That's it for the shopping portion of my trip to Alexandria.  I hope you enjoyed my spree.  The Quimper has its own Rubbermaid storage tub (for now), while I finish the never-ending purge/reorganization in the basement. So far, I have logged 58.5 hours on this project (yes, I'm OCD like that in keeping tabs on the hours).  You can bet there'll be a post when that job is finished!

    I'll be writing at least one more post of the historical adventures of our trip to Alexandria, also. Love that place and all the history in the region!

    Sharing with any given number of these fine hosts and their parties: 

    Friday, August 22, 2014

    Visiting Old Town Alexandria - on the town!

    Sometime this past spring, I entered my name for a chance to visit Alexandria, VA in what was billed as a "Star Spangled Summer Giveaway". No further thought was given to it until, on my birthday in June, I received an email from Molly Morris of Alexandria's Convention & Visitors Association saying I'd won.
    What a great package this was!  It included lodging, restaurant dining, keys to the city's museums, water taxi passes to DC and back, and tickets to George Washington's Mount Vernon - all for a total of four people! I received the package, which was well worth more than $600 in face value, shortly after our July vacation.
    Mr. P. and I had been to Alexandria, VA on several occasions, and my Panoply sisters & I have even trekked there for a buying excursion. This time, we shared the trip with one of my Panoply sisters and her husband (who had never been there). In spite of an unexpected medical issue, we made the most of the trip and had a great time. The weather was incredibly picture perfect, with summer breezes and moderate temps - in the middle of August!

    Needless to say, we crossed several activities and sites off the list, and I'll likely be sharing some of our experiences in one or two upcoming posts. Sister M & I managed to get some great vintage shopping in on the trip.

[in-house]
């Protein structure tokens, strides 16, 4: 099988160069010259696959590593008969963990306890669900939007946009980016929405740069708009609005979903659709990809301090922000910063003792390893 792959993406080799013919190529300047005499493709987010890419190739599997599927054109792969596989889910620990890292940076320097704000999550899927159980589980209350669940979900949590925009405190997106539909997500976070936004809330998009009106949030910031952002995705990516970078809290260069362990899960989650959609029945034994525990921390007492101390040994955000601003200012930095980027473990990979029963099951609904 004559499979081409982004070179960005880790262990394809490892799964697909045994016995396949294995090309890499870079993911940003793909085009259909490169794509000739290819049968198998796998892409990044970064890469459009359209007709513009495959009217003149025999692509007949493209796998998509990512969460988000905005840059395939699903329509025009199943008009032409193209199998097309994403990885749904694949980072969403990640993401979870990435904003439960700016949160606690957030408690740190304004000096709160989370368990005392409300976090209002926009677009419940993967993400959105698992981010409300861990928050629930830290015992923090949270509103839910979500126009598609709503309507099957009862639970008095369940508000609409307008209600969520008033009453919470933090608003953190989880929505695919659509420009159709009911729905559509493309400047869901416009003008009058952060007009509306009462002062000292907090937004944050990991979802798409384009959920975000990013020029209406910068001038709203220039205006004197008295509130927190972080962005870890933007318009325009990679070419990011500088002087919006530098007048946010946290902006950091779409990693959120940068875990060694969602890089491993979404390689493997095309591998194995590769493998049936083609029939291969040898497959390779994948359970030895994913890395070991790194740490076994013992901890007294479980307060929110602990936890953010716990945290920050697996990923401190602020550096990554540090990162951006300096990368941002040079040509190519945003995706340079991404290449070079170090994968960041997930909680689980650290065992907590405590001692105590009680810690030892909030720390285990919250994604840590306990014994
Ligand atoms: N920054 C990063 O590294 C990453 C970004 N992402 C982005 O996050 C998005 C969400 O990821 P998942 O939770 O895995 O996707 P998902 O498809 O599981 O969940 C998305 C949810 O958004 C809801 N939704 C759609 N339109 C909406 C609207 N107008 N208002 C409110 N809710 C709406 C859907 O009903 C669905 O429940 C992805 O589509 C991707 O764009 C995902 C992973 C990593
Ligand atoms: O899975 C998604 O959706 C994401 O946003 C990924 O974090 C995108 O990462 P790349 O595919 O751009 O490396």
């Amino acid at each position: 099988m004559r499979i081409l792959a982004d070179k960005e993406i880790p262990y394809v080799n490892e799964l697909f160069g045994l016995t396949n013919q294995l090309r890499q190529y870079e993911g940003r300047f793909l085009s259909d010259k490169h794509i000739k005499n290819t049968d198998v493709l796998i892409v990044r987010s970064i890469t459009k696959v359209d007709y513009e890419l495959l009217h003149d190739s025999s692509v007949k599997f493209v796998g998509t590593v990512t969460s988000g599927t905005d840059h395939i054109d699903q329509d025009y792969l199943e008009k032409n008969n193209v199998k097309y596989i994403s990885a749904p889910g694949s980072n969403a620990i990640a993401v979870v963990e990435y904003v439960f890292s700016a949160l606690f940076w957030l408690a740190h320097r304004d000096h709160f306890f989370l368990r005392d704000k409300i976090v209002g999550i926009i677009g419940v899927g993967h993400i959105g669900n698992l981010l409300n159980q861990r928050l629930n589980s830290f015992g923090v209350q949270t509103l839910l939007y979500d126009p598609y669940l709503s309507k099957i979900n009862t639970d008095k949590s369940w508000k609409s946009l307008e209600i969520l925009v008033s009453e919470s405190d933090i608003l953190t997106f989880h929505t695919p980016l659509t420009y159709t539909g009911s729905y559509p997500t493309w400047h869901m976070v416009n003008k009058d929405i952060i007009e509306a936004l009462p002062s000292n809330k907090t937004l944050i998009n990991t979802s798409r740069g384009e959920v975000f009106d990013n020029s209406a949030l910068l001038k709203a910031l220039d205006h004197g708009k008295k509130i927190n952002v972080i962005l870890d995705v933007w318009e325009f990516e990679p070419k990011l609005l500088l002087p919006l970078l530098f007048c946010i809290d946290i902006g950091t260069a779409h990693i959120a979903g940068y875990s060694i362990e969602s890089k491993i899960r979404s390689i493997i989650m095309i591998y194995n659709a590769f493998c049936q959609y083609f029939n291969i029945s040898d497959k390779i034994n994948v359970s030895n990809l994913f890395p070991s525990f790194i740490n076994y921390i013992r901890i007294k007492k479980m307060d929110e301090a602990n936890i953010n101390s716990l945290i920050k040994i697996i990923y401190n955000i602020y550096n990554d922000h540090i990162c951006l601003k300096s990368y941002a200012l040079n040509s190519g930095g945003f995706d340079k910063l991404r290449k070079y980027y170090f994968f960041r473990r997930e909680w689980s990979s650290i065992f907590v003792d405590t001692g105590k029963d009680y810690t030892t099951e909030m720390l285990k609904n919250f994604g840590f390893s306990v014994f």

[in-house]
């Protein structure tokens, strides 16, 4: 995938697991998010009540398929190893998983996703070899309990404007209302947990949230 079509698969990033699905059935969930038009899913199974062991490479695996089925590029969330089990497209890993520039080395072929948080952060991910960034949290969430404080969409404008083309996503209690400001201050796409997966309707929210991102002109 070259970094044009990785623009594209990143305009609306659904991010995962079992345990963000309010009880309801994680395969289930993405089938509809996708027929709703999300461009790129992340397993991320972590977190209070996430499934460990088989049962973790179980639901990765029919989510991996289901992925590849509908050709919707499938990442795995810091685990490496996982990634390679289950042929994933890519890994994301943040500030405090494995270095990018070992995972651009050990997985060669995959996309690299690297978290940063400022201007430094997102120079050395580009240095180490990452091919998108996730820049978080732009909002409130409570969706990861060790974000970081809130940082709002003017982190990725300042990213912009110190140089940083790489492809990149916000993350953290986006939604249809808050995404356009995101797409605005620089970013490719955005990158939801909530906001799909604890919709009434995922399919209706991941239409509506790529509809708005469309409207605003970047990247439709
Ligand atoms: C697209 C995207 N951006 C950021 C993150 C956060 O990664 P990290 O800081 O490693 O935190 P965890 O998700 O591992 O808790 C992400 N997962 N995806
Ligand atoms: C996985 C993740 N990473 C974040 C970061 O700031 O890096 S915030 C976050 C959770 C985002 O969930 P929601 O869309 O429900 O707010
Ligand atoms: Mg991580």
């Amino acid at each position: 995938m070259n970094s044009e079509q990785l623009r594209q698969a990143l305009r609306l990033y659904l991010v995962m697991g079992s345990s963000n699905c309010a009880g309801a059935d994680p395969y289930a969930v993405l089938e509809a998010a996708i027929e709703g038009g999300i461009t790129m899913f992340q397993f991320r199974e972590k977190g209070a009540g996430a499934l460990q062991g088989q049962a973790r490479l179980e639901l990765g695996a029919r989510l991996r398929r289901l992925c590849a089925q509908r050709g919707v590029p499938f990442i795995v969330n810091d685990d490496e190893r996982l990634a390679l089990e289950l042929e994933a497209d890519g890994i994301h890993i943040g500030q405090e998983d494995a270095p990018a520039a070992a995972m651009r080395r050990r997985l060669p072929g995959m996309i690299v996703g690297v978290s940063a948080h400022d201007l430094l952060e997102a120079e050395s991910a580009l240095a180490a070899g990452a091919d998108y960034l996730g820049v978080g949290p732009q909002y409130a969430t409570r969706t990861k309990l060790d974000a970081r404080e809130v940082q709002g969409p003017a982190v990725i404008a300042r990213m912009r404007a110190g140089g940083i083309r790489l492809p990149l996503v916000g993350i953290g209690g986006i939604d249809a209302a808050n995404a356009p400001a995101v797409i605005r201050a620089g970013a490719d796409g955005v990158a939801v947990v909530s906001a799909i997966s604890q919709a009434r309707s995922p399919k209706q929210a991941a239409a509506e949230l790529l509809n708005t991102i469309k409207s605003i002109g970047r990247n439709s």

Wait till you see what I picked up while in Alexandria!  (Hint:  I participated in an online auction prior to our going, knowing if I won I'd be able to pick up and avoid shipping costs. When my husband asked what I was going to be picking up, I said "pottery".  That reply was so he wouldn't react negatively to the word dishes!) ;) The photo below is another hint.
    Can you guess what it is? It was a holy grail haul, all in one fell swoop!  Stay tuned!

    Here's a link to the follow up post that gives the answer:  Treasures from the Trip to Alexandria.

    Sunday, August 17, 2014

    Booth Space Shuffle: School Daze

    Sister M and I were working in our booth spaces recently, getting our supplies all lined up for the back-to-school scene you see pictured below.
    Panoply's "too cool for school" vintage map
    Much of what you see in our space above was already part of our stock in the store, but we rearranged it for a fresh look. The retractable U.S. map dates between 1959-1963.  It's still in overall very good condition - way too cool for school. It needs to be in someone's home den or library!
    On the chairs, we have a French enameled vintage lunch pail in mottled green/white, and child's cup and saucer in mottled blue/white. Of course, there's an apple for teacher, and two school bells. The suitcase holds a framed, 1912 Cream of Wheat magazine ad, "A Visit with the Chef", with a little girl leaning over the kitchen counter, watching the cook make her Cream of Wheat. A little hard to see, but we have recess playthings, both on the bench (tennis racket) and underneath (roller skates). There's an industrial (metal) double eighth note for the music room. Also on the floor, in the carrier, are plenty of glasses with straws, ready for the cafeteria lineup. Lastly, in the suitcase, there's a stack of vintage hankies, enough for the entire class!